Cho­rus Line

All wAtches show the time, but A min­uterepeAter will tell you the hours And min­utes through chimes And melodic tunes

DA MAN - Caliber - - MECHANISM -

From sim­ple cuckoo clocks at home to iconic clock tow­ers like Lon­don’s Big Ben, there’s a time­less charm to time­pieces that sound the hours with bells, gongs or the call of a bird. Ob­vi­ously, we no longer chim­ing clocks in this day and age, but it’s still nice to, say, hear an old grand­fa­ther clock strike twelve from some­where deep in the house as you drift off to sleep.

The same prin­ci­ple ap­plies to minute re­peater watches—so named be­cause they lit­er­ally re­peat the hours and min­utes to you. No, we don’t nec­es­sar­ily need them; the same way we don’t need com­pli­ca­tions such as tourbil­lons and per­pet­ual cal­en­dars. But there’s some­thing in­her­ently ap­peal­ing to the idea that you can push a but­ton on your watch and have it tell you the time in a se­ries of melo­di­ous chimes.

The Song of Time

So, what does a minute re­peater ac­tu­ally do? Well, a watch with a minute re­peater usu­ally comes with an ex­tra but­ton or lever. When the lever is pushed, it trig­gers a com­plex mech­a­nism that, in turn, pro­duces a se­ries of tones based on the time.

A typ­i­cal minute re­peater uses three dif­fer­ent tones to tell the time: Low (usu­ally ver­bal­ized “dong”) for hours, high (“ding”) for min­utes and a high-low se­quence (“ding-dong”) for quar­ter hours. At 2:36, for ex­am­ple, the watch would pro­duce two low tones for the hour, two high-low se­quences for the two quar­ter hours and fi­nally six high tones for the re­main­ing six min­utes (“dong, dong, ding-dong, ding-dong, ding, ding, ding, ding, ding, ding”).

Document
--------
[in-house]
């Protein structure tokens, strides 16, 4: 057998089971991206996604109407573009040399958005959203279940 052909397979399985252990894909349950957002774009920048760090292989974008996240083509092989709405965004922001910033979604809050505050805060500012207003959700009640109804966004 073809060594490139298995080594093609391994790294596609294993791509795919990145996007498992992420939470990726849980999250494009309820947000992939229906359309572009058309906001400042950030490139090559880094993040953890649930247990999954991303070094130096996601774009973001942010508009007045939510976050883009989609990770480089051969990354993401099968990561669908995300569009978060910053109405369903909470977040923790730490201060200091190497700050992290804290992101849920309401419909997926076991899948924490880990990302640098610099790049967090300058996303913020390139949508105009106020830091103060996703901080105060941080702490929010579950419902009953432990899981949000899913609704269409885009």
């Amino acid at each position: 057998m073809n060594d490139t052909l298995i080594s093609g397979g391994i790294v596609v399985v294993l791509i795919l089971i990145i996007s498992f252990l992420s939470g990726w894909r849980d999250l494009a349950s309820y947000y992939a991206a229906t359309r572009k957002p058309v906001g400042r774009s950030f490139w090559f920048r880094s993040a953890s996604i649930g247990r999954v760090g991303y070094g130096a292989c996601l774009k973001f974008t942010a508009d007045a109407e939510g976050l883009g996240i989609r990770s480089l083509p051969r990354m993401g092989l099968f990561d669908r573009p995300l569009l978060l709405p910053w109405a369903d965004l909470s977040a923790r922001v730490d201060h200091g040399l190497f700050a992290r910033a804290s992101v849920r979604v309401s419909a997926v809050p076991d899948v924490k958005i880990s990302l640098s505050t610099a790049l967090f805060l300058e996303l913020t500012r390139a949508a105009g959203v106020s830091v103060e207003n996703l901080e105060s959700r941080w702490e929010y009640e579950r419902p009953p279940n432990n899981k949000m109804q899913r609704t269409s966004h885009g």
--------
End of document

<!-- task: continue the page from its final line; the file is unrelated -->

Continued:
Minute repeaters are per­haps the most com­mon type of re­peater you’ll come across in the world of mod­ern Other mem­bers of this “fam­ily” in­clude hour repeaters that would give you just the hour (so, 2:00 and 2:36 would sound just the same), fol­lowed by quar­ter repeaters that in­di­cate the hour and com­pleted quar­ter hours (2:30 and 2:36 would give you a “dong, dong, ding, ding” or al­ter­na­tively “dong, dong, ding-dong, ding-dong”).

Things get a bit more com­pli­cated with the half quar­ter re­peater that can sound the time down to half quar­ters of an hour (which is seven min­utes and 30 sec­onds, to be pre­cise). There would be low tones to in­di­cate the hour, a high-low combo for the quar­ter hours and then a high tone to in­di­cate whether a half quar­ter has passed since the last full quar­ter. Tak­ing our ex­am­ple of 2:36, a watch with a half quar­ter re­peater would give two low tones, two high-low com­bos to in­di­cate two full quar­ters and then stop. Push the lever at 2:40, how­ever, and there’ll be an ad­di­tional high tone since more than half a quar­ter has passed since the last full quar­ter.

A lot sim­pler to fig­ure out are the fiveminute repeaters and decimal or ten-minute repeaters, which chime to in­di­cate the hour and how many five or ten minute sec­tions have passed. Fur­ther­more, we also have very spe­cial­ized types, such as the dumb re­peater which vi­brates in­stead of pro­duc­ing an au­di­ble sound—quite use­ful for peo­ple who are hear­ing- or sight-im­paired.

The real di­vas who can sing the most beau­ti­ful songs of time, how­ever, are the car­il­lons: Repeaters with three or more gongs and/or ham­mers. A good ex­am­ple of this type would be the Bul­gari Daniel Roth Car­il­lon Tour­bil­lon Minute-Re­peater. The skele­tonized con­struc­tion of this watch gives us a clear view of two of its ham­mers, and upon closer in­spec­tion you can no­tice a third. What’s most in­ter­est­ing about this re­peater, though, is that while it uses the usual high and low tones to sound off the hour and min­utes, it uses all three notes (E-D-C, for the mu­si­cally cu­ri­ous) to count the quar­ters. To fur­ther demon­strate

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